Other Noteworthy Performances: Yoshizaburo Arashi (The 47 Ronin), Edward Arnold (Meet John Doe), Walter Brennan (Sergeant York), Joseph Cotton (Citizen Kane), Donald Crisp (How Green Was My Valley), Charles Dingle (The Little Foxes), Charles Coburn (The Lady Eve), James Gleason (Here Comes Mr. Jordan), Charles Hawtrey (The Ghost of St. Michael’s), Walter Huston (All That Money Can Buy), Walter Huston (The Shanghai Gesture), Gene Lockhart (The Sea Wolf), Robert Morley (Major Barbara), Tatsuo Saito (Ornamental Hairpin), George Sanders (Man Hunt)
Laird Cregar oozes menace in his role as the obsessive police detective Ed Cornell in I Wake Up Screaming. I’ve already talked about this early film noir gem so I won’t get into specifics of the plot. It is, however, important to note that Cregar steals the film from its two leads, Victor Mature and Betty Grable. Mature and Grable weren’t spectacular actors, but Cregar’s ability to conjure such a convincingly creepy character opposite the limited ability of these two is a testament to his skill.
Cornell’s contempt for the pair of young lovers is written for Cregar, but maybe he used his own personal jealousy for the two stars to focus his character’s contempt. After all, he could act circles around those two, yet they were stars.
This is all irresponsible conjecture of course. Cregar had just broken into pictures that year when Twentieth Century Fox plucked him from the stage and signed him to a contract. I Wake Up Screaming was one of his first assignments and he proved he had an impressive range after playing a sycophantic bull fighting critic (they exist?) in the Tyrone Power vehicle Blood and Sand. He just beginning to establish himself, but it is romantic to think of him being frustrated by the success of lesser actors and using that to fuel his approach to a rotten character like Ed Cornell.
In I Wake Up Screaming, Cregar sheds the frivolity and superficiality of the bull fighting critic from Blood and Sand in favor of the cold relentlessness of Cornell, a man consumed by his obsession for pinning the murder of a young nightclub singer on promoter Frankie Christopher (Mature). Like I wrote in my original essay on this movie, initially it isn’t clear if Cornell actually believes Christopher is guilty, or if he doesn’t care one way or the other. All we know is he is after Christopher for the crime. He sadistically harasses his suspect with a deathly calm. He isn’t outraged by the murder, but by Christopher, who he is and what he stands for.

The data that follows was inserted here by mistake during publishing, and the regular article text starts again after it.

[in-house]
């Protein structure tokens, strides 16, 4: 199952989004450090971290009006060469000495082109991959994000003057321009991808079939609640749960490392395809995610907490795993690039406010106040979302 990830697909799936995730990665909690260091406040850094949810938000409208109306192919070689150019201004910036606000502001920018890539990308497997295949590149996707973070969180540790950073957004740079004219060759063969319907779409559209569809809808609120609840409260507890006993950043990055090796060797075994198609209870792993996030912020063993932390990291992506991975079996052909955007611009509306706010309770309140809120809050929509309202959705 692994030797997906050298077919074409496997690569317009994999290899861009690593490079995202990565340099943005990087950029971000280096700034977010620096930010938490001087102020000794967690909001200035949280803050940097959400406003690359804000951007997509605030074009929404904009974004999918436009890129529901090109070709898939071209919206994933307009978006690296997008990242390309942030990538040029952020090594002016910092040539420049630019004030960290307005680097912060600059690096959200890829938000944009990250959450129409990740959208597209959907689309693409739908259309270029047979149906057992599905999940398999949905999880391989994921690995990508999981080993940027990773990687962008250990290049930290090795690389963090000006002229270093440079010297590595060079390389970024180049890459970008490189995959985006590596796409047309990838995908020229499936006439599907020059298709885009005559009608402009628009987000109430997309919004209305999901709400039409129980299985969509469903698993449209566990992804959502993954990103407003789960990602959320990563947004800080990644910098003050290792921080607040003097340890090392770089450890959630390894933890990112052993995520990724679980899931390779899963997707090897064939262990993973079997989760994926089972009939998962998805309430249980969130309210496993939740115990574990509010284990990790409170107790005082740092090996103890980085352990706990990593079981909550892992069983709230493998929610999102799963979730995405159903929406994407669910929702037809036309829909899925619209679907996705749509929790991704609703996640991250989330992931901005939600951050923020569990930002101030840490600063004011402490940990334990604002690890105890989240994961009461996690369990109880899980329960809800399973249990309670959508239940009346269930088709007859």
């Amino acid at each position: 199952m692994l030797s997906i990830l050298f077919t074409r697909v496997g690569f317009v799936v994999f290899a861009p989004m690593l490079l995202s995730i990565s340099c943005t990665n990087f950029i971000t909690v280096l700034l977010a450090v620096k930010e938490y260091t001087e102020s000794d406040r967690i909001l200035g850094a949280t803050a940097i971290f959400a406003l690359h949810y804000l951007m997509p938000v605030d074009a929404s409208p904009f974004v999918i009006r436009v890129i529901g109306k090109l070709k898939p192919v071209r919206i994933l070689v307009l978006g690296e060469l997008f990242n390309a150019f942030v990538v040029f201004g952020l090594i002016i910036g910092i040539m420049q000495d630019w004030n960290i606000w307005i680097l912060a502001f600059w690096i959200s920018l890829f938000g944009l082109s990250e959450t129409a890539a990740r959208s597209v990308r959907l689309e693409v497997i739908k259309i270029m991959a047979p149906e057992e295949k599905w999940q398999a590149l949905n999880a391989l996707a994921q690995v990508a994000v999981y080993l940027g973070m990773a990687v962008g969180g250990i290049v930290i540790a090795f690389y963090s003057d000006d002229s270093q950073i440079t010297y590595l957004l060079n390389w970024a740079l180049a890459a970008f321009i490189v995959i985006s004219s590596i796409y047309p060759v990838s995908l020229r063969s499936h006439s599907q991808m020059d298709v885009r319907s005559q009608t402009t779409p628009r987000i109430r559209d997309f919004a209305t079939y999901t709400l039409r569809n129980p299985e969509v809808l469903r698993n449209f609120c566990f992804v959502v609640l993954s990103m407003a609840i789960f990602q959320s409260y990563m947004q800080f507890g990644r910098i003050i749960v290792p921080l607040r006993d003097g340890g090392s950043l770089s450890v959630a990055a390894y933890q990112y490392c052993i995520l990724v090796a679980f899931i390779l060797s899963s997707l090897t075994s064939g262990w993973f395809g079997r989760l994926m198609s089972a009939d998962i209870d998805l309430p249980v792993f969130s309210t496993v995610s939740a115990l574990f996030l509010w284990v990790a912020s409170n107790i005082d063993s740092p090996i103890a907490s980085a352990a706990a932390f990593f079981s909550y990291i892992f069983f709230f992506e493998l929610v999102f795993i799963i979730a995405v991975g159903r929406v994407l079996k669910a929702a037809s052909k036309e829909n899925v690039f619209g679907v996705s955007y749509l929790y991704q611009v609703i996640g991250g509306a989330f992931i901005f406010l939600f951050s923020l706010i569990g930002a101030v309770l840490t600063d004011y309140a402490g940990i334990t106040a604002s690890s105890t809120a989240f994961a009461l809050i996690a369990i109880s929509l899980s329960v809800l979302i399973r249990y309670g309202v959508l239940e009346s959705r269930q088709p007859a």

Why is he so certain? Because he isn’t above manufacturing evidence. Orson Welles’ Hank Quinlan in Touch of Evil also planted evidence against suspects, but we knew he actually thought they were guilty. We aren’t so sure about Cornell.
Laird Cregar plays Cornell as a quiet and determined man. He doesn’t have to threaten with words; the menace is in his eyes and body language. I love the way he delivers casual, throw-away lines so deliberately but with a hint of playfulness, that they could only contain a threatening subtext. It’s a contained, economical performance. Cregar rightfully eliminated any theatrical flourishes, understanding that quiet and persistent evil is scarier than cheap tricks.
It’s safe to say that Cregar would be better remembered today if he hadn’t died of a heart attack only a few years after this movie was released. He left behind an impressive resume of fine work in the few years he made films. He was assigned mostly supporting roles in his short career, but had broken into a couple of leading roles at the end. I’m sure he will be mentioned at least as a noteworthy in future years that I will consider. As it is he gave the best supporting performance by an actor in 1941.